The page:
Of Bundys, Trump, Wikileaks, Rebellion—You Know, The Whole 2016 Election Thing

jury-nullThe jigsaw puzzle of an existential national crisis, a real one, are assembling sufficiently so an image can be distinguished. It is uglier than I imagined.

1. Item:  The Bundy Brothers were acquitted. This was pure jury nullification, because they were guilty as hell. It might be an aberration, but I fear it is not. The jury is a fractal of democracy, and when juries start finding lawbreakers innocent, they are sending a message that those in power ignore at their peril. They say “We don’t like or respect you or your laws, and you better change, or else.” The complete class, regional and ideological estrangement from the Federal government this decision represents shows how completely Barack Obama has divided the nation, and portend a long, long, difficult and, one can only hope non-violent recovery, if some competent leaders emerge who can handle it. As trust in our institutions have collapsed with accelerating speed over the last decade, civility has deteriorated and authorities have increasingly threatened the basic Constitutional rights of citizens while extending privileges to non-citizens for political motives, the connective tissue of our society has been frayed to the snapping point. Responsible leadership, objective  and rational citizens must not shrug this verdict off as just a bunch of gun nuts and cowboys throwing a tantrum.

2. Item: Donald Trump keeps saying that the election is “rigged.” This is beyond irresponsible, in isolation not more irresponsible than what Trump has said about other things, but the timing and sheer intensity of this drumbeat from him is truly horrible….and also likely to be effective.  Again, it reinforces Ethics Alarms’ conclusion that it is per se unethical for anyone to do anything that does not maximize the chances that he won’t  be elected. With rotting trust as our greatest problem, he is trying to tear down what little remains. Knowing that many of his supporters are desperate, uneducated people of the sort who resort to violence because they have no other conflict resolution tools, he nonetheless makes pronouncements calculated to arouse unthinking passion. Typically, Trump is  barely coherent and inarticulate. He doesn’t mean that the election is literally rigged, in the sense that the votes will be manipulated. He means that the campaign has been unfair, that the power of the news media and the Obama administration have been unjustly used to manipulate law and information to favor the Democrats, and that this makes a travesty of democracy. That is unquestionably true. On the other hand, as Reason points out in the linked article, if Trump wasn’t such a horrible candidate and human being, he might have overcome such obstacles at the ballot box. He rigged the election against himself, the moron.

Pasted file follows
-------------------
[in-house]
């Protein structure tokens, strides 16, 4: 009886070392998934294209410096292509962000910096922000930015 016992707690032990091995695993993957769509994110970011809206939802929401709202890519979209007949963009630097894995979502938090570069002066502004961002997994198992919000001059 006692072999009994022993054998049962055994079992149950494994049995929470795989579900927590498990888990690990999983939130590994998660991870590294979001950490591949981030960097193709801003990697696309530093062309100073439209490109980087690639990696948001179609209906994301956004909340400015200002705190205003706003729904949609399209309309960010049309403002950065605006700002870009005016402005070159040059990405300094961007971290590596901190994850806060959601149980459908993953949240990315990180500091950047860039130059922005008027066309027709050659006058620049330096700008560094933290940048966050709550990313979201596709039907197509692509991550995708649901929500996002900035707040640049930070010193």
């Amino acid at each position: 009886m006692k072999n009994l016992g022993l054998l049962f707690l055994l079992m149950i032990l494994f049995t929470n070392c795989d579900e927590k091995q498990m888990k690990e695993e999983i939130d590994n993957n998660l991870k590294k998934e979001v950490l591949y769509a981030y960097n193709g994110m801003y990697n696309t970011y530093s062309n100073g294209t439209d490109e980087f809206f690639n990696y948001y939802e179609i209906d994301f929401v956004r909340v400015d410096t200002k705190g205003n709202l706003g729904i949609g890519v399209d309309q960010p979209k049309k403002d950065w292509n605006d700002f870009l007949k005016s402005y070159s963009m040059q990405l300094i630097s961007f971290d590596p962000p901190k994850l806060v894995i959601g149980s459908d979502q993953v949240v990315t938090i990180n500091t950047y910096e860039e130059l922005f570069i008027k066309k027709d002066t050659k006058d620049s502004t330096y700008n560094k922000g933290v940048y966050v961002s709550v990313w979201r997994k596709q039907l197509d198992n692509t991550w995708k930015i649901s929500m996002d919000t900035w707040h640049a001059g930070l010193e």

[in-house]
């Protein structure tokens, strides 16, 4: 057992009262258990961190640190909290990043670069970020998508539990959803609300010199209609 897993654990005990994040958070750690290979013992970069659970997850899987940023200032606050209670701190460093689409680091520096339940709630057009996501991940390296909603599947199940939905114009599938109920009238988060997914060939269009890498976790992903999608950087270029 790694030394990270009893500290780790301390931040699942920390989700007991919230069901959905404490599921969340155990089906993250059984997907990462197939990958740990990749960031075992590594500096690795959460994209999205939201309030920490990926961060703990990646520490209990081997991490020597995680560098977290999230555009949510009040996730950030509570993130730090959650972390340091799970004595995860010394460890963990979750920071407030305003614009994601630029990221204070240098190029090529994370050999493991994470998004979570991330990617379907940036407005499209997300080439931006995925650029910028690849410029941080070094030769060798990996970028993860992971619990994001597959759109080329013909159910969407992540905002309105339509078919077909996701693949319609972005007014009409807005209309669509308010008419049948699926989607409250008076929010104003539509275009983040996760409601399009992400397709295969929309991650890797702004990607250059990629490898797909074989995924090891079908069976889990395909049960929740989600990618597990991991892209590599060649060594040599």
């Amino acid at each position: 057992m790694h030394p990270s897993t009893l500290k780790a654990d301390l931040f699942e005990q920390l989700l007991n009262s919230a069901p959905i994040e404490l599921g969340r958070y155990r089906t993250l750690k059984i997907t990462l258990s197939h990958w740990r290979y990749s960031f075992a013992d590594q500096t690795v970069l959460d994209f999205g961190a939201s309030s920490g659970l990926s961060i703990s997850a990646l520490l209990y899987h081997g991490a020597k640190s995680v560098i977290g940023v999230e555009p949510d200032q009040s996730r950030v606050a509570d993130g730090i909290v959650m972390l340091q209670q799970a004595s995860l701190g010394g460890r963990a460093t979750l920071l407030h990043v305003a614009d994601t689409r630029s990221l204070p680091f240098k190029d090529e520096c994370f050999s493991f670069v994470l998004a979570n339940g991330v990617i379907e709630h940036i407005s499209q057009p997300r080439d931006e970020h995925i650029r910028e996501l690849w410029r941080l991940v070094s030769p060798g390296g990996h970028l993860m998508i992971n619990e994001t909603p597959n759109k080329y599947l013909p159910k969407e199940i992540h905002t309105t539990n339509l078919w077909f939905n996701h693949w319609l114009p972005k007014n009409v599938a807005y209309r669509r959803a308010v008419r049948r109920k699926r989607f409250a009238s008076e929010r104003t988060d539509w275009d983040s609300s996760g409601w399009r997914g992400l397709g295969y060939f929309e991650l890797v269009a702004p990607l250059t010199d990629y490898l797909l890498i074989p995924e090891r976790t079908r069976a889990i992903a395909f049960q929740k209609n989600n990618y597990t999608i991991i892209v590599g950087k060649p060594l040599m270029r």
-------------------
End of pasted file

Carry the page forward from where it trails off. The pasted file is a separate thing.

3. Though Trump’s inciting more anger and suspicion is the tactic of a lunatic, it may have some salutary effects if we don’t end up with the Capitol in flames. The news media asked for this; its bias has been increasing since 2008, and eventually fair Americans were bound to say “Enough!” along with some journalists and leaders in their profession with integrity. Surely there are some. Right?

4. Item: The latest Wikileaks dump shows how the Clintons merged State Department favors, donor solicitation to the Clinton Foundation, and personal enrichment. This is pure corruption and pay-to-play stuff, and backs Trump’s labeling of Clinton as “corrupt.” Let me see if I can find a non-conservative news source that isn’t trying to blur what’s going on—greater good, you know. Ah! Here’s the LA Times: